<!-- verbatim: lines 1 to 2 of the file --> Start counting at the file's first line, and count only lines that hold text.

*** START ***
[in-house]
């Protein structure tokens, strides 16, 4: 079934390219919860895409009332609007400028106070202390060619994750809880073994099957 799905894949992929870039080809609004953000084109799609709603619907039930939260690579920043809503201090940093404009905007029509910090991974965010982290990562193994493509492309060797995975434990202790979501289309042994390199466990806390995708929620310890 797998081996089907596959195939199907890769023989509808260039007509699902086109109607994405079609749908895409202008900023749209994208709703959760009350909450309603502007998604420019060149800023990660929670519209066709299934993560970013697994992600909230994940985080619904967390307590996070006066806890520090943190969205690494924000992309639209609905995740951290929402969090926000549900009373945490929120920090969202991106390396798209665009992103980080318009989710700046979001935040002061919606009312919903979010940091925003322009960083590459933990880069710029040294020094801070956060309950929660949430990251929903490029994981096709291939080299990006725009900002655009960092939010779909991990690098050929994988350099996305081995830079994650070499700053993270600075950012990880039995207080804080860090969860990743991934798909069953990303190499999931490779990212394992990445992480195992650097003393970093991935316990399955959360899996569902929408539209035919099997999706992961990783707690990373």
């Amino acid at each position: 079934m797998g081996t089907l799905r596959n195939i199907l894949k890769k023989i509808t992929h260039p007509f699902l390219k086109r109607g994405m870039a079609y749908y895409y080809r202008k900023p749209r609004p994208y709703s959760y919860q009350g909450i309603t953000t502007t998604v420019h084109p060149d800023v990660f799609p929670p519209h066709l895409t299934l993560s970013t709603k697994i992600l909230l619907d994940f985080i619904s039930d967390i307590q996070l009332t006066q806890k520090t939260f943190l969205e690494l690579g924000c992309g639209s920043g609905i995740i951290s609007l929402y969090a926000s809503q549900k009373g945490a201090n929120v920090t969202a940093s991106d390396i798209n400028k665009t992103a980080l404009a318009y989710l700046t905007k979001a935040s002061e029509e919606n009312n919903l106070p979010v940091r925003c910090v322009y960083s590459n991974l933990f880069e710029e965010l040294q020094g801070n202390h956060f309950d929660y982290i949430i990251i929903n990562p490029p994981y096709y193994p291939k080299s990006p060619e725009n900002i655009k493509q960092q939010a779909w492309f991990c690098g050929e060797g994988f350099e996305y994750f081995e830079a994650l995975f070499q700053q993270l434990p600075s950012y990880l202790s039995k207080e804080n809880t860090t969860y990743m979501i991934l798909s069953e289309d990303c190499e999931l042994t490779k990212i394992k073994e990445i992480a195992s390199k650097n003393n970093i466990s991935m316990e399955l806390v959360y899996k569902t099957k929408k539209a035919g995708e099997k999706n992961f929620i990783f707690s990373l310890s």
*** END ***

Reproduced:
[in-house]
């Protein structure tokens, strides 16, 4: 079934390219919860895409009332609007400028106070202390060619994750809880073994099957 799905894949992929870039080809609004953000084109799609709603619907039930939260690579920043809503201090940093404009905007029509910090991974965010982290990562193994493509492309060797995975434990202790979501289309042994390199466990806390995708929620310890 797998081996089907596959195939199907890769023989509808260039007509699902086109109607994405079609749908895409202008900023749209994208709703959760009350909450309603502007998604420019060149800023990660929670519209066709299934993560970013697994992600909230994940985080619904967390307590996070006066806890520090943190969205690494924000992309639209609905995740951290929402969090926000549900009373945490929120920090969202991106390396798209665009992103980080318009989710700046979001935040002061919606009312919903979010940091925003322009960083590459933990880069710029040294020094801070956060309950929660949430990251929903490029994981096709291939080299990006725009900002655009960092939010779909991990690098050929994988350099996305081995830079994650070499700053993270600075950012990880039995207080804080860090969860990743991934798909069953990303190499999931490779990212394992990445992480195992650097003393970093991935316990399955959360899996569902929408539209035919099997999706992961990783707690990373």